Eve L. Ewing’s Poem, ‘I saw Emmett Till this week at the grocery store’

Eve L. Ewing
Pictured is poet Eve L. Ewing.

I thought I would take a break in between my binging of the Friday the 13th franchise to share a poem that knocked me on my butt.

Chris Hayes, a political pundit on MSNBC, who has his own show All In with Chris Hayes (I don’t watch cable news), Tweeted last night, “If he’d lived, Emmett Till today would be about the same age as Joe Biden. The past is close.” [the emphasis is mine]

If you’re not familiar, Emmett Till was brutally lynched at the age of 14 on Aug. 28, 1955. We just passed the 65-year anniversary of that lynching in Mississippi. The story goes that he was accused of offending a white woman in her family’s grocery store, Bryant’s Grocery and Meat Market. He was there to buy candy with a friend. Roy Bryant, 24, and his wife, Carolyn Bryant, 21, owned the store.

Roy Bryant and his 36-year-old half-brother, John Williams “J.W.” Milam (yes, Milam; this is worthy of more than a parenthetical aside, and I’ve discussed it at great length before, but I’ve dug into this before, and I don’t believe I’m on the same family tree as J.W. Milam) would catch up to Emmett Till, brutally beat him, shoot him, and dump him in the river.

Emmett Till’s mother, Mamie Till, famously insisted upon an open casket funeral to show the world what Roy Bryant and Milam had done to her boy. It’s a hard image to view, but we need to look in my opinion. This is not something we can afford to look away from, even in 2020. This was a pivotal moment in our history. Time magazine has considered it one of the 100 most influential photographs of all time for a reason.


“For almost a century, African Americans were lynched with regularity and impunity. Now, thanks to a mother’s determination to expose the barbarousness of the crime, the public could no longer pretend to ignore what they couldn’t see.” – Time magazine

By September 1955, an all-white jury found Roy Bryant and Milam not guilty of Emmett Till’s kidnapping and murder. A year later, thanks to double jeopardy, the two men publicly admitted in 1956 interview with Look magazine that they had killed Emmett Till. There are no words I can write to give any further weight or justice to the injustice of that. It’s simply awful and tragic.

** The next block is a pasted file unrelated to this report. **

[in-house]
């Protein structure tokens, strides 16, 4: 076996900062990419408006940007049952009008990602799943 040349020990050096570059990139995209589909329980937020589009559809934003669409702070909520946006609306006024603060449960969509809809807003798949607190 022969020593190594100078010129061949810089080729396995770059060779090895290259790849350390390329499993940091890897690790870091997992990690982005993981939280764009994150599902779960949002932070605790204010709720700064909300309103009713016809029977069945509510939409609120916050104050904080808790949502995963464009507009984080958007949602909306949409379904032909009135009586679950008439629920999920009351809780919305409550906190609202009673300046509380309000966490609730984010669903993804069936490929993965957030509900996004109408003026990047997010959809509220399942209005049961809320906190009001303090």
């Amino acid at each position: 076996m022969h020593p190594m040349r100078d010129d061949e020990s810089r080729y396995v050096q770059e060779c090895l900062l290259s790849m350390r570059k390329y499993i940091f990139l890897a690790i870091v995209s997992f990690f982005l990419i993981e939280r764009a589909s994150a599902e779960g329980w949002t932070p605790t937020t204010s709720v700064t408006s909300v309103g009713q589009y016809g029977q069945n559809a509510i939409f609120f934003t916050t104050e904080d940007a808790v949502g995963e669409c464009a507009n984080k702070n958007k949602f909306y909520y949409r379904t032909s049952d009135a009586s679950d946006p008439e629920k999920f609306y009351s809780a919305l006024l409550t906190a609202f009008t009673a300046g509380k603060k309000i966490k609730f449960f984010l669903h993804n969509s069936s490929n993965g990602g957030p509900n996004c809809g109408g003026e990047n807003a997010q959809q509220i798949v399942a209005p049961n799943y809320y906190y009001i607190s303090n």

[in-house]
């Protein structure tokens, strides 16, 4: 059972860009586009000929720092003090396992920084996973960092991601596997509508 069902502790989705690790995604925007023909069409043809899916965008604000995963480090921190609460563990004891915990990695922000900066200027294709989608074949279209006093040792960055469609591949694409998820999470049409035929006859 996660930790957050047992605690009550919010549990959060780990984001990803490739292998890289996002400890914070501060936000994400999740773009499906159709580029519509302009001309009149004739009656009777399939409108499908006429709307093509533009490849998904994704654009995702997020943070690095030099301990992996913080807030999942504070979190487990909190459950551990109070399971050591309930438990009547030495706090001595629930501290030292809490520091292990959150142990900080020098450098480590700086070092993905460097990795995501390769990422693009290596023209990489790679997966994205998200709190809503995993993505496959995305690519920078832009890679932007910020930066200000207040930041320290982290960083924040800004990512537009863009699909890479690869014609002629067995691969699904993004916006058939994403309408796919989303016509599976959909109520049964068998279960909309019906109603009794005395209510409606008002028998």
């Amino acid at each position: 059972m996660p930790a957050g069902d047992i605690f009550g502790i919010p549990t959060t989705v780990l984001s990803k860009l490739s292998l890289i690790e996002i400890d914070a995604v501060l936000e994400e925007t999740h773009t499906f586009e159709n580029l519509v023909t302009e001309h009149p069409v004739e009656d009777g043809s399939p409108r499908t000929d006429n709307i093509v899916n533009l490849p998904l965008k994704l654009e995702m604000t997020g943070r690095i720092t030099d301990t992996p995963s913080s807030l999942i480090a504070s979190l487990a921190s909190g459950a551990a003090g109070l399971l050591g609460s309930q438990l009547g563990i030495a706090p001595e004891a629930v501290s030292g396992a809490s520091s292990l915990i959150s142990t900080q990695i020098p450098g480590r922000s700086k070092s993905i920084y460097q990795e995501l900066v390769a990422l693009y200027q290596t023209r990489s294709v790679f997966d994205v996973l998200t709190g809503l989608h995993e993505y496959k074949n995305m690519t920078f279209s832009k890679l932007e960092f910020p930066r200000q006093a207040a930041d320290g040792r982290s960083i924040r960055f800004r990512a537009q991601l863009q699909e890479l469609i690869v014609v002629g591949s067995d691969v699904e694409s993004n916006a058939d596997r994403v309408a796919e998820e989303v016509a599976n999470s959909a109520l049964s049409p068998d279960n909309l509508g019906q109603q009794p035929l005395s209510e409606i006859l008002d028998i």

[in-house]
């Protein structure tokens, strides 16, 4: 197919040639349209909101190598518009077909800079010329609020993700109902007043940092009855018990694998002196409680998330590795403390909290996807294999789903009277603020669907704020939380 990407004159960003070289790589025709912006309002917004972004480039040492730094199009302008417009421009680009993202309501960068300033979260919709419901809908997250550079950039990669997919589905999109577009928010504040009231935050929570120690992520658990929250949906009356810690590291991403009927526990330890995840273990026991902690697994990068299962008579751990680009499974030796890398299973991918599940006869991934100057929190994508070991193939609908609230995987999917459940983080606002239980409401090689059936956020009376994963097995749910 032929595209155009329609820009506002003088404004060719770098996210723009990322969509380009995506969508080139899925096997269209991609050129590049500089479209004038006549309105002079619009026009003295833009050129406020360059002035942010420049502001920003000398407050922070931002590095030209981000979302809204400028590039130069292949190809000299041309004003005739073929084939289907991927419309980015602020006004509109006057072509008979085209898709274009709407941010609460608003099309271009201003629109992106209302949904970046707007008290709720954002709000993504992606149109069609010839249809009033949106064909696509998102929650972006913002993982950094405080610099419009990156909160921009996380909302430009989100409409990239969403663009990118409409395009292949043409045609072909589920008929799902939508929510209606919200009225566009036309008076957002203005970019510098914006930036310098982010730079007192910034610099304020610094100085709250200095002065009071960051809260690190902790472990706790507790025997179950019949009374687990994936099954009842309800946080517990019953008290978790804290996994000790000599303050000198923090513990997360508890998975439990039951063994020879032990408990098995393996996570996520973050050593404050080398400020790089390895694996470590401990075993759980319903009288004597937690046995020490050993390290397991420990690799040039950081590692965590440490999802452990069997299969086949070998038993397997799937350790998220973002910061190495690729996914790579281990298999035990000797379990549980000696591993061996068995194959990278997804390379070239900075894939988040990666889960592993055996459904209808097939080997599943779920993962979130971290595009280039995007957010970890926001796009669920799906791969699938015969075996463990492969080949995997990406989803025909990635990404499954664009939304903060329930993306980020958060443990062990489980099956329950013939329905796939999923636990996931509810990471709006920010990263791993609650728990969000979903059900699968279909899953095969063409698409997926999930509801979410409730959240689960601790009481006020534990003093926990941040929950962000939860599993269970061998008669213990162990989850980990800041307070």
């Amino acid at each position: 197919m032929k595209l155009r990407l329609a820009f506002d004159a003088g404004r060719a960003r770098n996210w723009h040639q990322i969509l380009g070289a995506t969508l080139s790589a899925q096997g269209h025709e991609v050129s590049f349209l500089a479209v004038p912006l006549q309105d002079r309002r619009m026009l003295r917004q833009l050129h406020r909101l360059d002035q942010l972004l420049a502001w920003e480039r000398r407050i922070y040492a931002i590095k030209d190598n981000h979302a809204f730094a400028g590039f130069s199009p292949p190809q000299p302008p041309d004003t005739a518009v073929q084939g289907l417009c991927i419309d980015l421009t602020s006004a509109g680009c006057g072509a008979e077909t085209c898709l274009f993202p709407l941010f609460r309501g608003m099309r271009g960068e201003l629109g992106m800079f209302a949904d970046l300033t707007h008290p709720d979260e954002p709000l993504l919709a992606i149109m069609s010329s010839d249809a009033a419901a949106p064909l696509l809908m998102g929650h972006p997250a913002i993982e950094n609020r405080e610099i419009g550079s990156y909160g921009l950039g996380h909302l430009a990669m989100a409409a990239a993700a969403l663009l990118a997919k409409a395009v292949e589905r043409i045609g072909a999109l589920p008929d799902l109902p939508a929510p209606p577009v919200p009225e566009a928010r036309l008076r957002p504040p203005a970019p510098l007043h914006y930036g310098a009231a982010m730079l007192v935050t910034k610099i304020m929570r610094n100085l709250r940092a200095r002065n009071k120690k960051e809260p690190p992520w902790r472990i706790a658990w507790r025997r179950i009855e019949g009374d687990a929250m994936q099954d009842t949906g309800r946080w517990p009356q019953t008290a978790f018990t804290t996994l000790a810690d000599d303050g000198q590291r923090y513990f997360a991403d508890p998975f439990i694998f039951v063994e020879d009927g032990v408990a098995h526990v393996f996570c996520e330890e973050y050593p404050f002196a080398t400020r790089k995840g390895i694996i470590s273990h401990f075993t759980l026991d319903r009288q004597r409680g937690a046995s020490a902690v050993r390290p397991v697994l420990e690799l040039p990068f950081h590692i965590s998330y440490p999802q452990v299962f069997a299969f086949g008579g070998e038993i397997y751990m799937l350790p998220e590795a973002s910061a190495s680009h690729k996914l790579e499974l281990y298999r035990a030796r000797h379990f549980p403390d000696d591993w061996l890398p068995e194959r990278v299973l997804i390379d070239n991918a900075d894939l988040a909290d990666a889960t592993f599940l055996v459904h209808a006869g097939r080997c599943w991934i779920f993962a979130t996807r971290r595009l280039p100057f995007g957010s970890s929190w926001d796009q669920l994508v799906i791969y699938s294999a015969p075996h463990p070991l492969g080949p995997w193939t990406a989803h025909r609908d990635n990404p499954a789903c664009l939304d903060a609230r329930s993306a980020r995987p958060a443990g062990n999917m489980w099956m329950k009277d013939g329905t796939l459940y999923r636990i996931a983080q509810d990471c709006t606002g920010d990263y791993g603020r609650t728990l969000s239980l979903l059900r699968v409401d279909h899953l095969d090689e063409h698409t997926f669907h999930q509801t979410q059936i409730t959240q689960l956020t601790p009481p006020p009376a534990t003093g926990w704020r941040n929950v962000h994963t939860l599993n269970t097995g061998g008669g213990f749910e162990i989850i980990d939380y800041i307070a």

Two grown men kidnapped, terrorized, brutally beat, killed and dumped in the river like garbage a 14-year-old kid for nothing. Nothing. And got away with it. The act itself is bad enough, but what it says about our system in 1955 that they got away with it speaks even more to how far as a country we still had to go.

Ugh. Roy Bryant and his wife Carolyn, Juanita and J.W. Milam pictured here “celebrating” the jury’s acquittal. Special Collections, University of Memphis Libraries.

But back to Chris Hayes’ point. People seem to think that what happened to Emmett Till was long ago. That the past is the past, and there’s no point in dwelling on that awful past. But let’s get a frame of reference going here:

  • If Emmett Till had not been brutally and unjustly murdered, he would be 79-years-old today. Joe Biden, who could be our next president, is 77-years-old, and will turn 78-years-old this November.
  • Emmett Till’s mother, Mamie, died in 2003. That’s more than within my lifetime.
  • Roy Bryant, one of the killers, had the fortune of living until 1994, nearly 40 years after getting away with murder (to be clear, I’m not implying he should have received the death penalty, as I’m against the death penalty, but I’m putting the death of Emmett Till into perspective).
  • Carolyn Bryant, the woman who lied about what Emmett Till did to her, is still alive at the age of 86.
  • As for J.W. Milam, cancer took him in 1980 at the age of 61. But for many people alive today, 1980 isn’t that long ago.